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Don't Ask Don't Tell
Don't Ask Don't Tell
Genres: Alternative Rock, Pop, Rock
  •  Track Listings (10) - Disc #1


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CD Details

All Artists: Come
Title: Don't Ask Don't Tell
Members Wishing: 1
Total Copies: 0
Label: Matador Records
Original Release Date: 10/4/1994
Re-Release Date: 10/26/1994
Genres: Alternative Rock, Pop, Rock
Style: Indie & Lo-Fi
Number of Discs: 1
SwapaCD Credits: 1
UPC: 744861010821

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CD Reviews

An uneven album, occasionally brilliant.
T. Berghreinsson | Iceland | 07/21/2004
(3 out of 5 stars)

"Come: Don?t Ask, Don?t Tell

I have owned this CD for close to ten years now and I?ve never accepted it as a worthy follow-up to the brilliant Eleven:Eleven, no matter how many times I return to it. I haven?t heard their third album but in comparison to Come?s whirlwind of a debut album (Eleven:Eleven) I expected at least some spontaneity, unexpected tempo changes and formless free-flowing "harnessing of electricity". Instead we?ve got an album that mostly constists of predictable songs with singing that merely imitates the awesome cathartic release from the first album. Many of the songs come across as pretentious whining, like Sonic Youth on a bad day (think of "Experimental Jet Set,Trash and no Star"). The refreshening blast from their first gives way to unfocused groggy noise.

What mostly annoys me (apart from the predictability of the songs) is the inauthentic and affected vocals. That said, the album sounds best when the singing is more straightforward ("Let?s Get Lost" and "Wrong Side") and the sound is cleaner, particularly when it is very naked and vulnerable. Two brilliant exemples are found in "The German Song" and the final song "Arrive". Actually, if it weren?t for these two songs I would totally ignore this album. They eleveate the album way above mediocrity of the other tracks. As masterclasses in subdued tension, these two songs create much more "power" than the noisy rest of the album (The sound is actually similar to Thin White Rope?s guitar approach: Two guitar?s gently trickling around each other?s serpentine loops, forming an engaging counterpoint through delicate tension. Throbbing pulse of the drums and a soft raspy (occasionally hovering) guitar in the background. There is even a hint of that special warped guitar sound from Nick Cave?s "Watching Alice" in the final song, fitting just perfectly).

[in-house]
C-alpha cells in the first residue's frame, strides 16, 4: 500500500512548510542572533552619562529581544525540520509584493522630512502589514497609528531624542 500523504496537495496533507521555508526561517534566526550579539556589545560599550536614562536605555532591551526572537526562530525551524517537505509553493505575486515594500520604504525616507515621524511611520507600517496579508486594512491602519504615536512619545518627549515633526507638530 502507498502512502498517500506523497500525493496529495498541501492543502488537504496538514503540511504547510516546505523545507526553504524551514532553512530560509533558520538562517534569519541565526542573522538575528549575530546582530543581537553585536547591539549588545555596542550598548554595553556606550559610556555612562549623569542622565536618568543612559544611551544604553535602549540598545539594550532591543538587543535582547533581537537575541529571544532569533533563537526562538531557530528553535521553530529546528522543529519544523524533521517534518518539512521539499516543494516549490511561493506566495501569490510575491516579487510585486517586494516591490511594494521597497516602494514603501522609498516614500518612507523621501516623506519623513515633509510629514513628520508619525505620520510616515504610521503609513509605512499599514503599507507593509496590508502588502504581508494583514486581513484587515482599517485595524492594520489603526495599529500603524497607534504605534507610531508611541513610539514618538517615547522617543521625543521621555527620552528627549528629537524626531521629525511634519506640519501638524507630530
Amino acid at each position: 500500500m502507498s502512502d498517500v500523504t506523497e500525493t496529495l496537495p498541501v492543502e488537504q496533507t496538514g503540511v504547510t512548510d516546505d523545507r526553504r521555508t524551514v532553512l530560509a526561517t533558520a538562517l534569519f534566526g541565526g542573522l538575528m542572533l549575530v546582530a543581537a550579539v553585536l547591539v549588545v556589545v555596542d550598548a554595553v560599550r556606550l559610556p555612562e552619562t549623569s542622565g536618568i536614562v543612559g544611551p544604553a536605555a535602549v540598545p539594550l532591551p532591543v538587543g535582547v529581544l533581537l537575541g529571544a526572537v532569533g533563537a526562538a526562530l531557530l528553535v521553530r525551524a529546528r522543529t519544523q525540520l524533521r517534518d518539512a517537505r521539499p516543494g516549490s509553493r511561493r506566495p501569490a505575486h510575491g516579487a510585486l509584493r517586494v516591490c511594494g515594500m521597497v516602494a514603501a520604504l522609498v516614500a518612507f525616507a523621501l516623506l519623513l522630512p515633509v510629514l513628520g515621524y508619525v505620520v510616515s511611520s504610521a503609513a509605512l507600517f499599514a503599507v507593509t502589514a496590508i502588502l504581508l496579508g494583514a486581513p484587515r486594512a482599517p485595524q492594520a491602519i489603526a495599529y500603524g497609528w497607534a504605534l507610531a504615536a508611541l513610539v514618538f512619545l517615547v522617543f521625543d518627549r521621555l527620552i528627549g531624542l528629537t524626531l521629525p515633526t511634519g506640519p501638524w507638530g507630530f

So basically, these are the only two songs really worth returning to. Two or three more songs are fine but the rest is substandard material, inauthentic in execution. Come to think of it, with stricter quality control, the album would actually have made an excellent EP.
What can I add?
S. Smith | 03/02/2004
(5 out of 5 stars)

"This happens to be one of the best albums of the 1990s, and yet no one really seemed to care much about Come, aside from critics, and those of us who listened to the opinions of J. Mascis in the early 90s. He said Come was his favorite band, but in many ways, they were far, far better than Dinosaur ever was. "Don't Ask, Don't Tell" an explosive album. Buy it now."
Deep and moving
loctgruv | phila, pa | 03/28/2005
(4 out of 5 stars)

"Come isn't for the uninitiated but they should be due to their instrumental prowess and the emotional catharces that Thalia Zedek expounds every time she opens her beautiful, burned soul up and sings her heart out. "German Song" sounds an open letter to a child promising there's "nothing safe for you" in this world as the pretty, minor key chord changes emotionally tell a similar story of isolation and abandonment. " string" is a (stones-ey) letter to a love gone wrong and a statement on control and dependence in relationships. "let's get lost" and "finish line" both stand out as further emotional snapshots. If you like to be rewarded by your music and search for real beauty, look no further than Come."